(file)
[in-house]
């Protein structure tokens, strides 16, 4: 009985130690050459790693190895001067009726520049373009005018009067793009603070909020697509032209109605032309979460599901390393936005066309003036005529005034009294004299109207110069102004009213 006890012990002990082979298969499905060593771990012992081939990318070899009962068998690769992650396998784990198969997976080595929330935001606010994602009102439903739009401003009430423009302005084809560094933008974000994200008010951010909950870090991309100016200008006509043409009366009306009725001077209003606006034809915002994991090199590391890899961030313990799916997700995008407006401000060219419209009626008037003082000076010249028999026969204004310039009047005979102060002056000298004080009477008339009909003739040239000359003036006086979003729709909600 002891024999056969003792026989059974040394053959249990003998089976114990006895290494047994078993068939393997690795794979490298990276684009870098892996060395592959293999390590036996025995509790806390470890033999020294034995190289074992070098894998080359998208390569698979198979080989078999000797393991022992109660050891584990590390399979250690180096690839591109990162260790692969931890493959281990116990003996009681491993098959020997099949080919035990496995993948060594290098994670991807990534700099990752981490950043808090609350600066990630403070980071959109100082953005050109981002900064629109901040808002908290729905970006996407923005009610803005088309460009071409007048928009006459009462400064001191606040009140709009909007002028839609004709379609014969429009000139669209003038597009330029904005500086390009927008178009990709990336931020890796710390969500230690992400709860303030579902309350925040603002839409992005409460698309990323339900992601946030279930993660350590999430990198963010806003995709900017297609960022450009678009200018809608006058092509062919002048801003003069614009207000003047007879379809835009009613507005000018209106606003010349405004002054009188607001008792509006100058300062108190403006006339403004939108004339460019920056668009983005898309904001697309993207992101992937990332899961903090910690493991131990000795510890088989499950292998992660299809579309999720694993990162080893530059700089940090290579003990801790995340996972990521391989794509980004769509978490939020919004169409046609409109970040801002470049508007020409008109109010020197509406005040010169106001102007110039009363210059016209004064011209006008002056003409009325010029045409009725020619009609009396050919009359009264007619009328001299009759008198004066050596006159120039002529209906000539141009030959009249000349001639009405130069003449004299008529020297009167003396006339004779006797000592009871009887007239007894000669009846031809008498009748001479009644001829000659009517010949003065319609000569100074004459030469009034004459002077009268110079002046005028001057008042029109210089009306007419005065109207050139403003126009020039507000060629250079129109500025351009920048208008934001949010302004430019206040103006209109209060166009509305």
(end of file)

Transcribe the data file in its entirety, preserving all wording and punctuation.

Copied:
[in-house]
């Protein structure tokens, strides 16, 4: 009985130690050459790693190895001067009726520049373009005018009067793009603070909020697509032209109605032309979460599901390393936005066309003036005529005034009294004299109207110069102004009213 006890012990002990082979298969499905060593771990012992081939990318070899009962068998690769992650396998784990198969997976080595929330935001606010994602009102439903739009401003009430423009302005084809560094933008974000994200008010951010909950870090991309100016200008006509043409009366009306009725001077209003606006034809915002994991090199590391890899961030313990799916997700995008407006401000060219419209009626008037003082000076010249028999026969204004310039009047005979102060002056000298004080009477008339009909003739040239000359003036006086979003729709909600 002891024999056969003792026989059974040394053959249990003998089976114990006895290494047994078993068939393997690795794979490298990276684009870098892996060395592959293999390590036996025995509790806390470890033999020294034995190289074992070098894998080359998208390569698979198979080989078999000797393991022992109660050891584990590390399979250690180096690839591109990162260790692969931890493959281990116990003996009681491993098959020997099949080919035990496995993948060594290098994670991807990534700099990752981490950043808090609350600066990630403070980071959109100082953005050109981002900064629109901040808002908290729905970006996407923005009610803005088309460009071409007048928009006459009462400064001191606040009140709009909007002028839609004709379609014969429009000139669209003038597009330029904005500086390009927008178009990709990336931020890796710390969500230690992400709860303030579902309350925040603002839409992005409460698309990323339900992601946030279930993660350590999430990198963010806003995709900017297609960022450009678009200018809608006058092509062919002048801003003069614009207000003047007879379809835009009613507005000018209106606003010349405004002054009188607001008792509006100058300062108190403006006339403004939108004339460019920056668009983005898309904001697309993207992101992937990332899961903090910690493991131990000795510890088989499950292998992660299809579309999720694993990162080893530059700089940090290579003990801790995340996972990521391989794509980004769509978490939020919004169409046609409109970040801002470049508007020409008109109010020197509406005040010169106001102007110039009363210059016209004064011209006008002056003409009325010029045409009725020619009609009396050919009359009264007619009328001299009759008198004066050596006159120039002529209906000539141009030959009249000349001639009405130069003449004299008529020297009167003396006339004779006797000592009871009887007239007894000669009846031809008498009748001479009644001829000659009517010949003065319609000569100074004459030469009034004459002077009268110079002046005028001057008042029109210089009306007419005065109207050139403003126009020039507000060629250079129109500025351009920048208008934001949010302004430019206040103006209109209060166009509305």